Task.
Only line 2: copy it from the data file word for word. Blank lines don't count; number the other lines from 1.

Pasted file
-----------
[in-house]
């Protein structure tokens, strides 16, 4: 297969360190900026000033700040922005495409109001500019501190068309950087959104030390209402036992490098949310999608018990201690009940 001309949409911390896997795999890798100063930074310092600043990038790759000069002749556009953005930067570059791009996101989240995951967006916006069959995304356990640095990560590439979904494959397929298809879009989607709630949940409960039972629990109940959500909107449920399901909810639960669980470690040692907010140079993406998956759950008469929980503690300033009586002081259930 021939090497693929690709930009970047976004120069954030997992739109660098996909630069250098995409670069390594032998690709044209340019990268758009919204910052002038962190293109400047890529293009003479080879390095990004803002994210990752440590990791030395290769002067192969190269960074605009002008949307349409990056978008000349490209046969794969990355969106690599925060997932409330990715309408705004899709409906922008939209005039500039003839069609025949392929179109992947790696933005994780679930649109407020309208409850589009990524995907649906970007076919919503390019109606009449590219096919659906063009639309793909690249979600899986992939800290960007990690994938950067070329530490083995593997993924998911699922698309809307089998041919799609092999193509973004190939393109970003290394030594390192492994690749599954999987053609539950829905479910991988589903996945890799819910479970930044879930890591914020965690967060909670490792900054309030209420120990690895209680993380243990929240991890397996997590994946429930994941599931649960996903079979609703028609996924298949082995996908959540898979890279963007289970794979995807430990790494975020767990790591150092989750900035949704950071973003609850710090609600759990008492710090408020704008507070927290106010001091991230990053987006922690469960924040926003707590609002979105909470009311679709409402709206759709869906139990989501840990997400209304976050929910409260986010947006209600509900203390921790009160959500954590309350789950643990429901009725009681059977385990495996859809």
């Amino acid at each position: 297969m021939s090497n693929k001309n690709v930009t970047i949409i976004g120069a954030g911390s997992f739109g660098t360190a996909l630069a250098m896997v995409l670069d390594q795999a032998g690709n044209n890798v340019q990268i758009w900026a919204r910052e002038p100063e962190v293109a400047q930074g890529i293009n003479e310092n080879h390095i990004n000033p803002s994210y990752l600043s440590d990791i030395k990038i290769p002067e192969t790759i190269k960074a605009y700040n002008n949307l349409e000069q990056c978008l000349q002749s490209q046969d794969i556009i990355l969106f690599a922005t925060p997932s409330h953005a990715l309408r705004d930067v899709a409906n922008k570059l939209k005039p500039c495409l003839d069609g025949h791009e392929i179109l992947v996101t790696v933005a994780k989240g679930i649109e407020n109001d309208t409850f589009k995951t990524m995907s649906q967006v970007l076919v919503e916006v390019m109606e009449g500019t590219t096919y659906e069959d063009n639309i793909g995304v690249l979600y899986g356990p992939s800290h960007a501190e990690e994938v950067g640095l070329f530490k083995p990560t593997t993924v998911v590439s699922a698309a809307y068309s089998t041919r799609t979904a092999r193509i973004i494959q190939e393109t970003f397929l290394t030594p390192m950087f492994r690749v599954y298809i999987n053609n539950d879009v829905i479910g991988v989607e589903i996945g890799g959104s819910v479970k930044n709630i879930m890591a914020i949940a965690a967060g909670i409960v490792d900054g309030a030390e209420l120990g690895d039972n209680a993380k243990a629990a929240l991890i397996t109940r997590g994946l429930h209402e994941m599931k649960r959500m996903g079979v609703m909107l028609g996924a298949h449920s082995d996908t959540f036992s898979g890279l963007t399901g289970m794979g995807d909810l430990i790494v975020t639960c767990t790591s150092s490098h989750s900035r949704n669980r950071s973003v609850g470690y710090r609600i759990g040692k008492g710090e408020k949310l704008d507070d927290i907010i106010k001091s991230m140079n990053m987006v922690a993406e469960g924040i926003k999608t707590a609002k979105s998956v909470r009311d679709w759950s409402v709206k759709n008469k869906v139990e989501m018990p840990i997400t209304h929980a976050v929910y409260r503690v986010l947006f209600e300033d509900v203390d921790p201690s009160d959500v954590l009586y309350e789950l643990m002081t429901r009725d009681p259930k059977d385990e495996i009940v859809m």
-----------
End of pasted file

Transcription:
């Protein structure tokens, strides 16, 4: 297969360190900026000033700040922005495409109001500019501190068309950087959104030390209402036992490098949310999608018990201690009940 001309949409911390896997795999890798100063930074310092600043990038790759000069002749556009953005930067570059791009996101989240995951967006916006069959995304356990640095990560590439979904494959397929298809879009989607709630949940409960039972629990109940959500909107449920399901909810639960669980470690040692907010140079993406998956759950008469929980503690300033009586002081259930 021939090497693929690709930009970047976004120069954030997992739109660098996909630069250098995409670069390594032998690709044209340019990268758009919204910052002038962190293109400047890529293009003479080879390095990004803002994210990752440590990791030395290769002067192969190269960074605009002008949307349409990056978008000349490209046969794969990355969106690599925060997932409330990715309408705004899709409906922008939209005039500039003839069609025949392929179109992947790696933005994780679930649109407020309208409850589009990524995907649906970007076919919503390019109606009449590219096919659906063009639309793909690249979600899986992939800290960007990690994938950067070329530490083995593997993924998911699922698309809307089998041919799609092999193509973004190939393109970003290394030594390192492994690749599954999987053609539950829905479910991988589903996945890799819910479970930044879930890591914020965690967060909670490792900054309030209420120990690895209680993380243990929240991890397996997590994946429930994941599931649960996903079979609703028609996924298949082995996908959540898979890279963007289970794979995807430990790494975020767990790591150092989750900035949704950071973003609850710090609600759990008492710090408020704008507070927290106010001091991230990053987006922690469960924040926003707590609002979105909470009311679709409402709206759709869906139990989501840990997400209304976050929910409260986010947006209600509900203390921790009160959500954590309350789950643990429901009725009681059977385990495996859809």